“What does the future hold?”, if we were to give a one-word answer to that question, that one word would be “TRIBULATION”.  Jesus told us this 2000 years ago.

In Matthew 24 Jesus said the indications of the end of the age[1] would be deception[2], lawlessness[3] and tribulations[4]. “Deception” and “Lawlessness” are topics for other messages.[5] The focus of this message is “Tribulation”. The tribulations Jesus specifies just in Matthew 24 are wars, international unrest, famines, earthquakes, persecutions, and betrayals of the followers of Christ.

In the parallel passage in Luke’s gospel, plagues, terrors, and great signs from heaven are also listed.[6] Also in Luke’s gospel, a statement by Jesus is recorded in which He tells us that “these things must take place first, but the end does not follow immediately”.[7] This tells us that these tribulations “are characteristic of the entire present age, not just signs of the end of the age”.[8]

And in John’s gospel, Jesus summarizes what life in the world will be like for His followers[9] by saying: “These things I have spoken to you, so that in Me you may have peace.  In the world you have tribulation but take courage; I have overcome the world.”[10] Jesus spoke these words to His disciples in Jerusalem, after the Last Supper, just before His betrayal, arrest, and crucifixion. He wanted to prepare His disciples for what was about to take place with Himself, as well as prepare them for what would take place with themselves in the future. The Greek word translated “tribulation” is thlipsis, which can also be translated as: pressure, affliction, anguish, distress, trouble.  Here, Jesus is not only referring to “the great tribulation”,[11] which is understood to be either a 7 or 3 ½ year period near the end of the age, but He was particularly referring to the normal, on-going condition of the world throughout human history.

There are some very significant Old Testament references to tribulation of which Paul said: “Now these things happened to them as an example, and they were written for our instruction, upon whom the ends of the ages have come.”[12] These are prophetic Scriptures which have past, present and future fulfillments.

Isaiah prophesied: “One keeps calling to me from Seir, “Watchman, how far gone is the night? Watchman, how far gone is the night?’ The watchman says, ‘Morning comes but also night. If you would inquire, inquire; come back again.’”[13] The “night” refers to the Assyrian and Babylonian Captivities of Israel[14] (773 & 623 B.C.) Since that time, God’s people have been living in captivity within the world system.[15]

But Isaiah also prophesied: “Arise, shine; for your light has come, and the glory of the Lord has risen upon you. For behold, darkness will cover the earth and deep darkness the peoples; but the Lord will rise upon you and His glory will appear upon you.”[16] This is a picture of light shining in the midst of the darkness.

I believe these prophetic pictures coincide with what Jesus said things would look like just prior to His coming. As we read in Matthew 24, Jesus related to His disciples a list of tribulations that would be covering the earth just prior to His Coming[17], and at the end of the list He said: “This gospel of the kingdom shall be preached in the whole world as a testimony to all the nations, and then the end will come.”[18] So we see “great darkness covering the earth” with various tribulations, and right in the midst of this darkness the Lord will have the light of “the gospel of His kingdom being preached in the whole world as a testimony to all nations” – a picture of light shining in the darkness.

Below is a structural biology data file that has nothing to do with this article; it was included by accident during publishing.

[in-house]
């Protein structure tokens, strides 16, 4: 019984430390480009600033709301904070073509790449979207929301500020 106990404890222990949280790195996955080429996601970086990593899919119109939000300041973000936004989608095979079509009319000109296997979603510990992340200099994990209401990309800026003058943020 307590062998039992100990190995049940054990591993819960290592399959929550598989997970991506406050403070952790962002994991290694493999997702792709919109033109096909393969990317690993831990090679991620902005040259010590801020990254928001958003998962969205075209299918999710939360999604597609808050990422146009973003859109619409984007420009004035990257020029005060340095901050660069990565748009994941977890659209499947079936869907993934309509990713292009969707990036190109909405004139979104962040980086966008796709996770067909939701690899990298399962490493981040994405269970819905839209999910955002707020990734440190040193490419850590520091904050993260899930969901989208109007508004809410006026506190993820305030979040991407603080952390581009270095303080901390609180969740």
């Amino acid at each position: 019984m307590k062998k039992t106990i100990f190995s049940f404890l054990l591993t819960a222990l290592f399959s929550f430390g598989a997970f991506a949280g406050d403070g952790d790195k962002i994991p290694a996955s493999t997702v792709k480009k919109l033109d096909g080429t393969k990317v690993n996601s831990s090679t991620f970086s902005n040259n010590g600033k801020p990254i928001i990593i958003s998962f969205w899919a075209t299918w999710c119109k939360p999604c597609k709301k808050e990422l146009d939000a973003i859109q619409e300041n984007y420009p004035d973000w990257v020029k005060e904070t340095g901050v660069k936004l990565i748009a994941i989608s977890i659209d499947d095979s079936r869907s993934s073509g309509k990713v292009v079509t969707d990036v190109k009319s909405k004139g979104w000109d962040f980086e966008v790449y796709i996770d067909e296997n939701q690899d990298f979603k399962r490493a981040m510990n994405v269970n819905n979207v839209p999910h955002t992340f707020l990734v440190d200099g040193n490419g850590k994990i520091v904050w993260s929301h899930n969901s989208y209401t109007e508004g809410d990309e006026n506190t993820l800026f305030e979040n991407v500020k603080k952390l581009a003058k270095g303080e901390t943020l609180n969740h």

The apostle Luke quoted the apostles Paul and Barnabas as saying that there would be “many tribulations” before we enter the kingdom of God.[19] The apostle Paul bore witness to Jesus’ warnings of a future filled with tribulation when he wrote to Timothy: “But realize this, that in the last days[20] difficult times will come.”[21]  The Greek word translated “difficult” is chalepos, which can also be translated perilous, grievous, stressful – in other words, “hard times”.

God’s Purpose in Tribulation

Let’s look again at what Jesus said: “These things I have spoken to you, so that in Me you may have peace.  In the world you have tribulation but take courage; I have overcome the world.”[22] Besides telling us that the prospect of our future is tribulation, Jesus is also communicating His promise to His disciples for the future: peace in tribulation if we have courage in overcoming.

Jesus said: “In the world you have tribulation…”  We may ask: “Why?  Why tribulation?”  What is it about this world that causes tribulation?  The simple, bottom-line answer is SIN. [1] Because of humanity’s fall into sin, God has cursed this world.[23] Although “God so loved the world…”[24], there is also a “dark side”[25] to this world so that the Scriptures exhort us: “Do not love the world.”[26] Why? What is wrong with the world? What we need to understand is that this world “lies under the power of” a different god[27], who is an adversary to both God and humanity.[28] It is Satan and sin, not God, that causes tribulation in the world.[29]